Is the media only about satisfying an audience now?

As we talk about ‘The Tipping Point,’ and ‘brand ambassadors,’ I wonder it is that makes one person the trendsetter. How is that there are people who know exactly what looks good on them, what will look good on others, and what will pick up?

In the communication circles, we talk about this often. The group presentation on Thursday reminded me of those sleepovers when we were younger…You know the ones, where the ‘cool’ girls all got together and braided each other’s hair and watched rated-R movies because their parents didn’t really care. The same ones who later were the ones who sneaked in drugs/alcohol to school dances without getting caught. Those reminders of social boundaries came up a lot.

But then, how do we address that? The group showed a lot of ways that we are constantly being pushed into advertisements, often ones we can’t even discern as such, and what kind of services or goods pick up the fastest. Do we, in our advertisements, address the select few then that carry on the trend? Or do we address the great majority?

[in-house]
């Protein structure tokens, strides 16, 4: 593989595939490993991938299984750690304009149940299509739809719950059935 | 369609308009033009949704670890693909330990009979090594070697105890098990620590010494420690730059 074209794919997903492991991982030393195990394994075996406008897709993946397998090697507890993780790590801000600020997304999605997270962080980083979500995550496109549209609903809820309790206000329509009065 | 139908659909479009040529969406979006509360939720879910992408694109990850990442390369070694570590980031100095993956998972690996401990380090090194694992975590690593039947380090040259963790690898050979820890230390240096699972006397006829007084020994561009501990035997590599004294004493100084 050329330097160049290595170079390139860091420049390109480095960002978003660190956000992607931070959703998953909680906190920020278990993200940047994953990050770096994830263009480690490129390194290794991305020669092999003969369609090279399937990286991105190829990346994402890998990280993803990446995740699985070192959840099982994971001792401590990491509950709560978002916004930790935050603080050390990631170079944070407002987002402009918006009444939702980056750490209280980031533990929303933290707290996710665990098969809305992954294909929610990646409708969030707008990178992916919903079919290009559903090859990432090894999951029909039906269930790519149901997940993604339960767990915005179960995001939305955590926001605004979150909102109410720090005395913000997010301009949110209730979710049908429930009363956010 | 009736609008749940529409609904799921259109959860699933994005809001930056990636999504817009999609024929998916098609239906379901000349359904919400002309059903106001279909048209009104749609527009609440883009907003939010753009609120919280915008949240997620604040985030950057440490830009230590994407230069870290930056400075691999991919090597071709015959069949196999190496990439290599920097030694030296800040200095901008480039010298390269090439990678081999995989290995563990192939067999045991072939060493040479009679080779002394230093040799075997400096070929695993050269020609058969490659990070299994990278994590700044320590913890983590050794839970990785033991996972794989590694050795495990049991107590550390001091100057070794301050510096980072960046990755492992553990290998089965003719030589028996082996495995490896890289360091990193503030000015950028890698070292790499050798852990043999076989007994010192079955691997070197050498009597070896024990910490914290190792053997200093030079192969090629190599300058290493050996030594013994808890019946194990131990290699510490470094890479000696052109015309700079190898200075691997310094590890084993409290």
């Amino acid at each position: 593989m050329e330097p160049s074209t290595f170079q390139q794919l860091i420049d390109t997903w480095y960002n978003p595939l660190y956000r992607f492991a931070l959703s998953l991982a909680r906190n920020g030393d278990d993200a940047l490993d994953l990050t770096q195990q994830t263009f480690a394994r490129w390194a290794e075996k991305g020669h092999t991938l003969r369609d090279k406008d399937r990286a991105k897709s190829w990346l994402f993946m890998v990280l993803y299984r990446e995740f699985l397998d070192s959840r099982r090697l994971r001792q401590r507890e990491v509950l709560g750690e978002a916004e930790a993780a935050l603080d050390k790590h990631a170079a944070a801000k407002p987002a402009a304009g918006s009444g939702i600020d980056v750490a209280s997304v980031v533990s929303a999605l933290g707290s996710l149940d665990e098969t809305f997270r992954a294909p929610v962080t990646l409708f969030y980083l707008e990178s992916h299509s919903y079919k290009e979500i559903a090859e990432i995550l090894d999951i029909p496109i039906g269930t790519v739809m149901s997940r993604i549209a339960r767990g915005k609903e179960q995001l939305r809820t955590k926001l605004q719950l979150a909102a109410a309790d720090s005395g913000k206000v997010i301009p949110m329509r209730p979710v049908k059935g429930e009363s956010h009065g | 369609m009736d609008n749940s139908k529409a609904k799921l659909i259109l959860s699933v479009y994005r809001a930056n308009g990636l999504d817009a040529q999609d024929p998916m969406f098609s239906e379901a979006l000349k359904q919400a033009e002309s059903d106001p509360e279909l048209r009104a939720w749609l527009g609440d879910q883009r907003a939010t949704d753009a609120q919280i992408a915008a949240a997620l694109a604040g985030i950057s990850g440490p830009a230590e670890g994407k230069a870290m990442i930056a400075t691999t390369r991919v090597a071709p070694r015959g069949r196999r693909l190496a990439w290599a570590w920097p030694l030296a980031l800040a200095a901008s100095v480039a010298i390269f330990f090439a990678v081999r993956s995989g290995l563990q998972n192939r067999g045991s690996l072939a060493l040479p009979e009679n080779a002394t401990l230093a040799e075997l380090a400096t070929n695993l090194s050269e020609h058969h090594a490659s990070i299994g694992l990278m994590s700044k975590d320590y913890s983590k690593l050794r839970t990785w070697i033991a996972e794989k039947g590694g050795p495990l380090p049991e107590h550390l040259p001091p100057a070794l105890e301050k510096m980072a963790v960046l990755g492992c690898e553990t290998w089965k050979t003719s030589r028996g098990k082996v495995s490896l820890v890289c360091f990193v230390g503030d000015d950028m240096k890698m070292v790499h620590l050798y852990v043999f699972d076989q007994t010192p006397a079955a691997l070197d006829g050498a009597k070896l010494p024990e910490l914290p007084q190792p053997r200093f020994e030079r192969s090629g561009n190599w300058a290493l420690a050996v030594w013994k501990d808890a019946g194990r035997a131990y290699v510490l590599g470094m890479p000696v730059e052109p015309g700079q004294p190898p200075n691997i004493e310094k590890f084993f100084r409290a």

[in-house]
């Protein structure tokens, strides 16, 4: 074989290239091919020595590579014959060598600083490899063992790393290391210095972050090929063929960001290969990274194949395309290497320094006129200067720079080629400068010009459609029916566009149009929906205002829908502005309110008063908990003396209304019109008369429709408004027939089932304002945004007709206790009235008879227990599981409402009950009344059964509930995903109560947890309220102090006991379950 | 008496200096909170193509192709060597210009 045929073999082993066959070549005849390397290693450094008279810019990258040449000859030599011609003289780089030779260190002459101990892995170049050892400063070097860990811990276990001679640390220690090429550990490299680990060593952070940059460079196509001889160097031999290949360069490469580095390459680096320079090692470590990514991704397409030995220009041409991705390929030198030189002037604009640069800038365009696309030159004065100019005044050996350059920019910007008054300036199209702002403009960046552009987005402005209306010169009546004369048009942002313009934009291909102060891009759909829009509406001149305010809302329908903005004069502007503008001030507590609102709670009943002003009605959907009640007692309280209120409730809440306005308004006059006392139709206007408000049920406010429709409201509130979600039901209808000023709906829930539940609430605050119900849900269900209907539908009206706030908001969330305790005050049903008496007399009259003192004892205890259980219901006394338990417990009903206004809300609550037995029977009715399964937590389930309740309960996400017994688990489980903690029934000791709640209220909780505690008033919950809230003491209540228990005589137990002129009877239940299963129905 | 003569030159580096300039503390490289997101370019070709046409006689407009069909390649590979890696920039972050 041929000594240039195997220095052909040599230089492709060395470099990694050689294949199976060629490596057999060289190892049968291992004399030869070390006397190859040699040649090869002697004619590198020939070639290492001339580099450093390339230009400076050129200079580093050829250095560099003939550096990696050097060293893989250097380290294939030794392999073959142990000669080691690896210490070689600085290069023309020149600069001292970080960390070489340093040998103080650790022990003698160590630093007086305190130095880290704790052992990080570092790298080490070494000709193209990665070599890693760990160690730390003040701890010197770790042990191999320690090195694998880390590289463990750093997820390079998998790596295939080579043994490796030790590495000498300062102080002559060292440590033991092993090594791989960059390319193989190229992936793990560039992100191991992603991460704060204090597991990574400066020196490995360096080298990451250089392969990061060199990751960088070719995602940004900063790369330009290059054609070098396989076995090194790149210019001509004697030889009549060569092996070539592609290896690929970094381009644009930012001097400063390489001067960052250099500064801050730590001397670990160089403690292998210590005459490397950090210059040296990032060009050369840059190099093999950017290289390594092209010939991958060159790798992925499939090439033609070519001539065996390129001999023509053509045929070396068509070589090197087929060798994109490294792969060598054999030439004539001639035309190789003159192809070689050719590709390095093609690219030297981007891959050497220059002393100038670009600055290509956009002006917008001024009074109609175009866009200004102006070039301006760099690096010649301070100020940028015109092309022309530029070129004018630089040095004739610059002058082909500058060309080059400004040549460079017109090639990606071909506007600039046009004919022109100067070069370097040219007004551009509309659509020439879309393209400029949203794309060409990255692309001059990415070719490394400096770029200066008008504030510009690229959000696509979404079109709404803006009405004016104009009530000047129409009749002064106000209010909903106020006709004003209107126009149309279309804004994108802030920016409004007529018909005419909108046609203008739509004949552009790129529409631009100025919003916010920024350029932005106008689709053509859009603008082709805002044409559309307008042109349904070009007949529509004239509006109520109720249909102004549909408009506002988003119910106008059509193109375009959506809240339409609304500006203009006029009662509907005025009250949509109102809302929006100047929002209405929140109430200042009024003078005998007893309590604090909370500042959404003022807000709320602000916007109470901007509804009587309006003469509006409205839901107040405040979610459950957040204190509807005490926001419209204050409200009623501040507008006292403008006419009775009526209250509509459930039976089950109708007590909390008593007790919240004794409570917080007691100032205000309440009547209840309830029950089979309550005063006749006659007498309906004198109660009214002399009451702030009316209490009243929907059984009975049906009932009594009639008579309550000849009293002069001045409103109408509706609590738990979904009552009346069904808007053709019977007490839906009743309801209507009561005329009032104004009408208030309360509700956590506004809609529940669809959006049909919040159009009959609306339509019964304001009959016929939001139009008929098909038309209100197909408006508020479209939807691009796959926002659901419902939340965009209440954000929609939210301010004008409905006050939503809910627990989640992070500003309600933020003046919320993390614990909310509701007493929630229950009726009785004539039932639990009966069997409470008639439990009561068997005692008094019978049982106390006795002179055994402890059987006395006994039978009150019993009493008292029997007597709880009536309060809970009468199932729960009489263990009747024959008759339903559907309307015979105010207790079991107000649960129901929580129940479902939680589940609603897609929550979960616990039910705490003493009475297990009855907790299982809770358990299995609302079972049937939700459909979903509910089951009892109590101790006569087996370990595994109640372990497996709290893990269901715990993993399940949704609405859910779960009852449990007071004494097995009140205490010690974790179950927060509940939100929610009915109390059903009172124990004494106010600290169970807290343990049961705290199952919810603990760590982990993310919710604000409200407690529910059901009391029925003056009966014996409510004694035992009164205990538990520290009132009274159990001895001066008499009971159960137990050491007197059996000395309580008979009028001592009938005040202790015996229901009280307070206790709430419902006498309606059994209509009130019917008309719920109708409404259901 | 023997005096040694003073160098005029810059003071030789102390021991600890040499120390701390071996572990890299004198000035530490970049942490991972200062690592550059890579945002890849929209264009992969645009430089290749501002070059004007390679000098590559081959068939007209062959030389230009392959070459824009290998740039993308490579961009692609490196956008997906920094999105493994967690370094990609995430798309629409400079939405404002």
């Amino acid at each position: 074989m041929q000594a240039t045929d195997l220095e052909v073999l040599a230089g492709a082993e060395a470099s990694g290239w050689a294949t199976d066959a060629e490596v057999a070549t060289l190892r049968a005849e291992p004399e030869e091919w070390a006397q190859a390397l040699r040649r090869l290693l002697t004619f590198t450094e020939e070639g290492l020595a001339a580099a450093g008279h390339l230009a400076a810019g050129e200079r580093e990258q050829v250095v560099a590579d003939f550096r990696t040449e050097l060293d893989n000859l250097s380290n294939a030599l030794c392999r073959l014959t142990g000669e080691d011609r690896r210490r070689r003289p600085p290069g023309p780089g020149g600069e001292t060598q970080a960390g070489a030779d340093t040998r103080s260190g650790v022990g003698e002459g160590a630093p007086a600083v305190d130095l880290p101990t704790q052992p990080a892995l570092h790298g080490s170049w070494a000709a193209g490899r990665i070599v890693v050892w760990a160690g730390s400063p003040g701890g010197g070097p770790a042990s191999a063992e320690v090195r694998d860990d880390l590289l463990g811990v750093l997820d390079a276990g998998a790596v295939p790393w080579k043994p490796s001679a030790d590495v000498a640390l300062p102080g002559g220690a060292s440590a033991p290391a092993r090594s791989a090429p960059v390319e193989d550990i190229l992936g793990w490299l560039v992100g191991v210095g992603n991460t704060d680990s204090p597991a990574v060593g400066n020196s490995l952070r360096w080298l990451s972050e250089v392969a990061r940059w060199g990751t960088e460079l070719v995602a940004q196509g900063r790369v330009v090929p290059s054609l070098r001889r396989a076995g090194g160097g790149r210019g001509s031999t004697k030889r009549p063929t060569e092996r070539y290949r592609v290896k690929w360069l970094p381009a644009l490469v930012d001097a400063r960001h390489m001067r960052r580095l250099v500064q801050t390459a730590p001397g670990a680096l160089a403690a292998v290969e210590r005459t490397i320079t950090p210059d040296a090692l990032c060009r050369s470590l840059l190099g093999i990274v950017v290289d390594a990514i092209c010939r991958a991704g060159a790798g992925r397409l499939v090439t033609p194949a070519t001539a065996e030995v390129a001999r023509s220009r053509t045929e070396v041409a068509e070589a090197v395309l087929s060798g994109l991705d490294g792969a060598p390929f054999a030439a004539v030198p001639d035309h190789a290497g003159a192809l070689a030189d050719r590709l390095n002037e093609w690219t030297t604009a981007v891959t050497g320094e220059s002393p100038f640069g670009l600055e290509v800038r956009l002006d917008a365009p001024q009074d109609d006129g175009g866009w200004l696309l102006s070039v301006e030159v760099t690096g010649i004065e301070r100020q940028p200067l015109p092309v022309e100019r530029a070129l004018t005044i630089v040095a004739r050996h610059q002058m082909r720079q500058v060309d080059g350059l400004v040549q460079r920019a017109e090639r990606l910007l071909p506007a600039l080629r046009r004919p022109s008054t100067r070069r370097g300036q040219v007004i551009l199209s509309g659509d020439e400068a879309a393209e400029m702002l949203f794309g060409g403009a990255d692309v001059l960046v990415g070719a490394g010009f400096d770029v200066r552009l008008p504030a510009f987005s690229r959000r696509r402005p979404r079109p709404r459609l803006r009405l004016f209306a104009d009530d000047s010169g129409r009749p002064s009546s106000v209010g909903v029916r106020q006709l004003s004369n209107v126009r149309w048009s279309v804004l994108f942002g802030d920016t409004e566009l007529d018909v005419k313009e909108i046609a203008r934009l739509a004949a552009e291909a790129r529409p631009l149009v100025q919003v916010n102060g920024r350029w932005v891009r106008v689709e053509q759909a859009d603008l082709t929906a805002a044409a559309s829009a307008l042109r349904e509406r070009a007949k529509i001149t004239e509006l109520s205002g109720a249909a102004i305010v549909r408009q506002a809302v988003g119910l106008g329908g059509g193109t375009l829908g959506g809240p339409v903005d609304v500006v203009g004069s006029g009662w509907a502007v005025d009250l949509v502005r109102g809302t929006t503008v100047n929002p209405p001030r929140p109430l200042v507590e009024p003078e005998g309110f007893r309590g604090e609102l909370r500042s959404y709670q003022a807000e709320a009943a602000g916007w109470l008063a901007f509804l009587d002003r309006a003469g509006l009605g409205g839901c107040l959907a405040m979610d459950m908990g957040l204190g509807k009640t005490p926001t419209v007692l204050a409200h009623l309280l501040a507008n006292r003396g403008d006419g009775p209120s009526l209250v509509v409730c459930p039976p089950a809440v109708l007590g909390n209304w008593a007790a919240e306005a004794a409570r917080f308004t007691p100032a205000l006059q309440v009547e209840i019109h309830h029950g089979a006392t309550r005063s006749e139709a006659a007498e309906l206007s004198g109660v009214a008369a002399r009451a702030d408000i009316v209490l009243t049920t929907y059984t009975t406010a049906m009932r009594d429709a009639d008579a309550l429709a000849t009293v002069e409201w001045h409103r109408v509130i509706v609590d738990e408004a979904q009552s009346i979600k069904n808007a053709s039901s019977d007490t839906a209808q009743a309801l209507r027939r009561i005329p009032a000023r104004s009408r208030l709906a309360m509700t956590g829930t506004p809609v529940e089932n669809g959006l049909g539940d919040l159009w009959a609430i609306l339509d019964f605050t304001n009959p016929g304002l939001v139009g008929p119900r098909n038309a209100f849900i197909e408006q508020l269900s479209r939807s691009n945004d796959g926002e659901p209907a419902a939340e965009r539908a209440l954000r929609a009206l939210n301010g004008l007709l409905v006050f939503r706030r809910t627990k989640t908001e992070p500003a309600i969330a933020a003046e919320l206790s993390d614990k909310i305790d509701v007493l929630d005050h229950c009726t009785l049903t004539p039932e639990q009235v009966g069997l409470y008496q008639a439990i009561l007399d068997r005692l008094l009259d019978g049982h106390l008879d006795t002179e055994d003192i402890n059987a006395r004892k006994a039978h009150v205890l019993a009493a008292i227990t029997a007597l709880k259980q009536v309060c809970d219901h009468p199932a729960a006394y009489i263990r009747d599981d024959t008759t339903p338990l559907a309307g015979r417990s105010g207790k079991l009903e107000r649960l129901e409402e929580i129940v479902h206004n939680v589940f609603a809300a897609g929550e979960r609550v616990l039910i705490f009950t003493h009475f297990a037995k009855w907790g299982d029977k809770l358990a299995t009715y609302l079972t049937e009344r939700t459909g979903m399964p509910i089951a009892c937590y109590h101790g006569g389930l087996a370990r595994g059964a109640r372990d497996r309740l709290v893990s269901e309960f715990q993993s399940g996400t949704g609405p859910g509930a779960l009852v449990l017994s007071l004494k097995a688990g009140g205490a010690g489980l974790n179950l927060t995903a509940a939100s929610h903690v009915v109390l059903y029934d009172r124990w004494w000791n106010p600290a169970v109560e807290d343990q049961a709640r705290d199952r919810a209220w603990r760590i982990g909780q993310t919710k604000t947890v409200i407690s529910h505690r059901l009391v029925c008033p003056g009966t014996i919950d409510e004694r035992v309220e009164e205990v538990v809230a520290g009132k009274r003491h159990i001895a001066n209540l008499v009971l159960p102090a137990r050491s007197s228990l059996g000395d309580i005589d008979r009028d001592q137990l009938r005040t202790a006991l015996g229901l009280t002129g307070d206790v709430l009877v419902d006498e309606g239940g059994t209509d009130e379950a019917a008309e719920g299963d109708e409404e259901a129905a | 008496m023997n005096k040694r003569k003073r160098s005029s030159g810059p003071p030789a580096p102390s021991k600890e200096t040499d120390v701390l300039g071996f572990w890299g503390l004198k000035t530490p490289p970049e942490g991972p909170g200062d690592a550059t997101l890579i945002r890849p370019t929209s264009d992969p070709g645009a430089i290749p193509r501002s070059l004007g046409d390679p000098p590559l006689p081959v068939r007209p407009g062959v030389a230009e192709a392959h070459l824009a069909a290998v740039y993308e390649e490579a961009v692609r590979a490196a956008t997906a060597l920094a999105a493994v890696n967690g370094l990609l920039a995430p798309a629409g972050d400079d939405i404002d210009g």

As we talk about media, how do movies usually make it big? A few weeks ago, I read the book Something Borrowed. (Yes, you can judgment fox me for it.) The ending was a clearly-written-for-movie-audiences adaptation and I shuddered as I read it. I hadn’t expected something revolutionary, but surely something slightly in line with the rest of the book. However, that movie spread, quickly when it was in theatres…And I don’t think it’s because certain people watched it or had read the book. I think it’s because the ending was already in place for a movie.

And, yes, John Krasinski was totally not cool in middle school…But now, his movies spread like wildfire.

-Tara

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One thought on “Is the media only about satisfying an audience now?

  1. Tara, you’ve pretty much hit on the universal question. How do things succeed? How do movies make it big? How do certain products sell better than others? I don’t necessarily know that there are answers for any of these questions. Marketing strategies are usually what makes certain things sell better than others even in the case of films.

    But, I do think that there are always some commonalities to those things that do extremely well. I feel like they always appeal to a general audience, never a specific one and they target problems/explore themes that everyone has experienced. But, beyond these very vague observations, I almost feel like success of a product or a movie is truly in the hands of the consumers. And their opinions change on a rather frequent basis.

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